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Your search found 29 Results

  1. 26
    300910

    HIV / AIDS programme strategic framework. Making the possible happen.

    United Nations Development Programme [UNDP]

    [Kyiv], Ukraine, UNDP, [2004]. 11 p.

    HIV/AIDS presents the greatest challenge to human development the world has ever seen. With nearly 42 million people living with HIV/ AIDS, 20 million already dead and 15,000 new infections daily, its devastating scale and impact constitute a global emergency that is undermining social and economic development throughout the world and affecting individuals, families, communities and nations. HIV/AIDS reverses gains in human development and denies people the basic opportunities for living long, healthy, creative and productive lives. It impoverishes people and places burdens on households and communities to care for the sick and dying, while claiming the lives of people in their most productive years. HIV/AIDS also results in social exclusion and violations of human dignity and rights affecting people's psychological well-being. While the long-term consequences may not yet be visible here, Ukraine is glimpsing the enormity of the problem in its newly independent country. The number of reported cases of HIV infection in the country has increased 20 times in the past five years yielding estimates of 300,000 to 400,000 people already infected, which is approximately 1% of the adult population. The Declaration of Commitment of the UN General Assembly Special Session on HIV/AIDS notes "the potential exists for a rapid escalation of the epidemic". The dynamics of the spread of the epidemic can be indicative of the potential magnitude of future human development impacts, deepening over time and affecting future generations. (excerpt)
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  2. 27
    300909

    Report on the global HIV / AIDS epidemic, July 2002.

    Marais H; Wilson A

    Geneva, Switzerland, Joint United Nations Programme on HIV / AIDS [UNAIDS], 2002 Jul. 226 p. (UNAIDS/02.26E)

    In the past two years, the sense of common purpose in the worldwide struggle against HIV/AIDS has intensified. More than at any other time in the short history of the epidemic, the need to translate local and national examples of success into a global movement has become manifest. The political momentum to tackle AIDS has grown. Public opinion in many countries has been mobilized by the media, nongovernmental organizations, activists, doctors, economists, and people living with HIV/AIDS. Communities and nations are progressively taking the lead in responding to the epidemic with increased political commitment, resources and institutional initiatives. But this new political resolve is not universal. An unacceptable number of governments and civil society institutions are still in a state of denial about the HIV/AIDS epidemic, and are failing to act to prevent its further spread or alleviate its impact. By failing to act, governments and civil society are turning their backs on the possibility of success against AIDS. Where the moment of action has been seized, there is mounting evidence of inroads being made against the epidemic. Alongside the familiar achievements of Senegal, Thailand and Uganda, there are new successes on every continent. Despite emerging from genocide and conflict, Cambodia responded to the threat of HIV in the mid-1990s and has achieved marked declines in both the levels of HIV and the high-risk behaviours associated with its transmission. The infection rate among pregnant women in Cambodia declined by almost a third between 1997 and 2000. The Philippines has acted early to forestall the epidemic, keeping HIV rates low with strong prevention efforts and the mobilization of community and business organizations. (excerpt)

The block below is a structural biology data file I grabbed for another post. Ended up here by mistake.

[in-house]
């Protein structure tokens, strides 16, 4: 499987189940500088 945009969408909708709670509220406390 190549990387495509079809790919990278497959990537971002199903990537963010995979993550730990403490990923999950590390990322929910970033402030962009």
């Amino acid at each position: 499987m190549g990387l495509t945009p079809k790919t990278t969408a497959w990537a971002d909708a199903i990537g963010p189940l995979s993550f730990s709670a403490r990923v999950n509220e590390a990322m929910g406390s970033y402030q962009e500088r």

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  3. 28
    188176
    Peer Reviewed

    Controlling tuberculosis in India.

    Udwadia ZF

    New England Journal of Medicine. 2003 Feb 20; 348(8):758-759.

    The report by Khatri and Frieden (Oct. 31 issue) on tuberculosis control in India echoes the official line of the Indian government, health policy bureaucrats, and the World Health Organization. Sadly, data collection in India cannot be taken at face value, and the accuracy of the impressive cure rates has been questioned. The 200,000 new health workers alluded to are but a small fraction of those required to take on the additional burden imposed by direct observation. This shortage constrains the Revised National Tuberculosis Control Program (RNTCP) to recommend direct observation of only 6 of the 18 continuation-phase doses, and this incomplete supervision at a time when the illness is improving and the patient is least compliant has been dismissed as only partially observed therapy. (excerpt)
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  4. 29
    180665
    Peer Reviewed

    Strengthening India's reponse to HIV / AIDS.

    Motihar R; Mahendra VS

    Sexual Health Exchange. 2003; (1):[2] p..

    At the end of 2OO1, an estimated 40 million adults and children were living with HIV/AIDS worldwide, of whom 8.6 million in the Asia-Pacific region - more than any other region besides sub-Saharan Africa. Sixty percent of Asia-Pacific HIV infections were in India alone, translating into almost 4 million people living with HIV/AIDS (PLWHA), the second largest number after South Africa. Although India's adult HIV-prevalence rate is low at about 0.8%, this converts into staggering numbers due to India's enormous population. HIV is spreading among highly vulnerable groups such as sex workers and truck drivers, and beyond, among the general population. (author's)
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